This off-season has seen some of baseball's best power hitters left waiting by the phone, and that trend may signal a fundamental shift in the way front offices evaluate players.

By Shi Davidi and Ben Nicholson-Smith

In a brilliant 1998 Nike commercial, Greg Maddux famously proclaimed that “Chicks dig the long ball.” The ad, which featured Maddux and fellow Cy Young-winner Tom Glavine training to hit for power in a Rocky-style montage, was a joke, of course. But for years Maddux’s statement about the appeal of the home run did seem to ring true—it just applied more to baseball executives than women.

Ever since the power boom of the mid-‘90s, the surest way for a player to guarantee himself free-agent riches has been to hit bunches of dingers in his walk year. Eight of the 10 richest contracts ever handed out by MLB teams have gone to players with big-time pop. And with teams falling over themselves to bid for instant offence, even flawed sluggers have gotten paid, as Ryan Howard ($125 million over five years), Prince Fielder ($214 million over nine years) and Adam Dunn ($56 million over four years) can all attest.

But juxtapose more than two decades of long-ball loving contracts against what’s transpired so far in this strange off-season. Jose Bautista, Mark Trumbo and Mike Napoli are languishing on the open market. Chris Carter was non-tendered after a 41-homer season. Even Edwin Encarnacion obtained less than expected, signing a three-year, $60-million deal in December.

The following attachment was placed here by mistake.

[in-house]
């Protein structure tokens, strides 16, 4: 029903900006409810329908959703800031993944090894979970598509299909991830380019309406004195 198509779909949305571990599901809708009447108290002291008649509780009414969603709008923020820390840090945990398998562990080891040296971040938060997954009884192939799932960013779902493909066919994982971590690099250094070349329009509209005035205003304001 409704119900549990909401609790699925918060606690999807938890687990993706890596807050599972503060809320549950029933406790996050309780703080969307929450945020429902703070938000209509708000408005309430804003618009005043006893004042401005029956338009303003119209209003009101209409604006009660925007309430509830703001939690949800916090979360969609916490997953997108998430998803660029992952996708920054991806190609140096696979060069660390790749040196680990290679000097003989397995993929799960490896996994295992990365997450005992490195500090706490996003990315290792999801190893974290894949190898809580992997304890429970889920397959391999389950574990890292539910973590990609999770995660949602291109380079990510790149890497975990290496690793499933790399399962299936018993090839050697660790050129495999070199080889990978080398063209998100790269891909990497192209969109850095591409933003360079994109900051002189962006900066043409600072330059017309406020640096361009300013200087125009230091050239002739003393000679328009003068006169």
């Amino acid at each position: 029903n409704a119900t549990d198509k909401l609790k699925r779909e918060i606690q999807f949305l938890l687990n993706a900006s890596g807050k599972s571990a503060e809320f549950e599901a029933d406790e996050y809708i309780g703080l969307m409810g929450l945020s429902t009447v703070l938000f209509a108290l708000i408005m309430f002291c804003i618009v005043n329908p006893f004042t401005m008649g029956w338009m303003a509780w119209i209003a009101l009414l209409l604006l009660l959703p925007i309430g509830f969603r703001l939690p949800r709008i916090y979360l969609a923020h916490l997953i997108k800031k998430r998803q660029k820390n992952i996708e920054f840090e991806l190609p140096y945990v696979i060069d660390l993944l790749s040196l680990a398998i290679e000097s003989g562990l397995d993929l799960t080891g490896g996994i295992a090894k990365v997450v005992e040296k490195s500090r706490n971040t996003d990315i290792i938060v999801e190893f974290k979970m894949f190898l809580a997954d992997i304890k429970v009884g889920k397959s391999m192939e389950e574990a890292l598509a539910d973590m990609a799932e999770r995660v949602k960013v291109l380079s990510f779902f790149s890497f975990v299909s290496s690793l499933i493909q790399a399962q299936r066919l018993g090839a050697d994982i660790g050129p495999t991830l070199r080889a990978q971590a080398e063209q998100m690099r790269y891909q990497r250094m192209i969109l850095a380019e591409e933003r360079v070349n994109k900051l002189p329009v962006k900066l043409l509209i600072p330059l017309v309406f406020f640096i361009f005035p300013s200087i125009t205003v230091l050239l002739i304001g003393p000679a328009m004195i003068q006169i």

Sure, reluctant teams can point to some sort of reservation about each player. But the longer Trumbo, last season’s American League home-run leader (with 47), and Carter, the National League’s co-leader, sit around without contracts, the more some in the industry wonder why.

Could there be something larger at play this off-season? Could the comparative value of baseball skills be evolving? And as a result of that evolution, have MLB executives stopped digging the long ball?

“Is it home runs [changing in value], or is it defence, too—run prevention—and different ways to score runs?” asks Toronto Blue Jays general manager Ross Atkins. “Probably it has a lot do with the industry getting better at understanding defence and understanding a total player. Home runs are obviously very attractive for good reason. And maybe they were overvalued for a while. Maybe.”

An influential player agent, who asked not to be named, dismisses that notion entirely.